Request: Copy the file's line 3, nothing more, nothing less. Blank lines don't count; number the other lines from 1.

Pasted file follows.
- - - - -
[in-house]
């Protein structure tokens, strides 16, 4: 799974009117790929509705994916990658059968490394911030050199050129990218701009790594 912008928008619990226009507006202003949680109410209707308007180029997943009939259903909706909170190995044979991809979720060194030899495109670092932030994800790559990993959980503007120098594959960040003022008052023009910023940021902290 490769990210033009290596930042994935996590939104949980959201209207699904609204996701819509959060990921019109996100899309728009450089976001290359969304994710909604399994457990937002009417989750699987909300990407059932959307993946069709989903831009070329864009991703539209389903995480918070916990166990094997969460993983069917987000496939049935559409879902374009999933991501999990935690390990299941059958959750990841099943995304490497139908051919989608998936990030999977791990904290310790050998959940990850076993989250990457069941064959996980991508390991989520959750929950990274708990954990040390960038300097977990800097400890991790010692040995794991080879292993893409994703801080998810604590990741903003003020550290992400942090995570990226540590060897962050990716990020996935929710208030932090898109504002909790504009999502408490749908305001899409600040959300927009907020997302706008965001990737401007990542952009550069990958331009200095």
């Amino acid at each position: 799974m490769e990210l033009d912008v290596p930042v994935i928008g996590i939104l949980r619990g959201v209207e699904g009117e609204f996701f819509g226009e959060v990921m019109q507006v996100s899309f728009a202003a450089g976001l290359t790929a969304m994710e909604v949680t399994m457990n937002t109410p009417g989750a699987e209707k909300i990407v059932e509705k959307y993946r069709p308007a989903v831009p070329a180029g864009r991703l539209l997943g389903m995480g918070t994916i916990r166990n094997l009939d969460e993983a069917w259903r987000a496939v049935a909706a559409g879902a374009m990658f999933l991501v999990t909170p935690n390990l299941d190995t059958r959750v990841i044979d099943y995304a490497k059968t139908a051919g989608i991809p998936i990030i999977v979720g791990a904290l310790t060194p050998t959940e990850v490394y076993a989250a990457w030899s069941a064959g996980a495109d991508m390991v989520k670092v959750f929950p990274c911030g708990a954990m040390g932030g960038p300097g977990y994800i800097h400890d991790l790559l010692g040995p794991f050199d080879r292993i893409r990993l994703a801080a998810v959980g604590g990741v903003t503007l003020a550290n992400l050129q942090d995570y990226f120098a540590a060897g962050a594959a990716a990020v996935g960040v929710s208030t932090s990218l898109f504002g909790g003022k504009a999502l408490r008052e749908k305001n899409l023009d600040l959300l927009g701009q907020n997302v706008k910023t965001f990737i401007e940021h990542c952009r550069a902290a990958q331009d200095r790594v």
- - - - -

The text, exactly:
């Amino acid at each position: 799974m490769e990210l033009d912008v290596p930042v994935i928008g996590i939104l949980r619990g959201v209207e699904g009117e609204f996701f819509g226009e959060v990921m019109q507006v996100s899309f728009a202003a450089g976001l290359t790929a969304m994710e909604v949680t399994m457990n937002t109410p009417g989750a699987e209707k909300i990407v059932e509705k959307y993946r069709p308007a989903v831009p070329a180029g864009r991703l539209l997943g389903m995480g918070t994916i916990r166990n094997l009939d969460e993983a069917w259903r987000a496939v049935a909706a559409g879902a374009m990658f999933l991501v999990t909170p935690n390990l299941d190995t059958r959750v990841i044979d099943y995304a490497k059968t139908a051919g989608i991809p998936i990030i999977v979720g791990a904290l310790t060194p050998t959940e990850v490394y076993a989250a990457w030899s069941a064959g996980a495109d991508m390991v989520k670092v959750f929950p990274c911030g708990a954990m040390g932030g960038p300097g977990y994800i800097h400890d991790l790559l010692g040995p794991f050199d080879r292993i893409r990993l994703a801080a998810v959980g604590g990741v903003t503007l003020a550290n992400l050129q942090d995570y990226f120098a540590a060897g962050a594959a990716a990020v996935g960040v929710s208030t932090s990218l898109f504002g909790g003022k504009a999502l408490r008052e749908k305001n899409l023009d600040l959300l927009g701009q907020n997302v706008k910023t965001f990737i401007e940021h990542c952009r550069a902290a990958q331009d200095r790594v």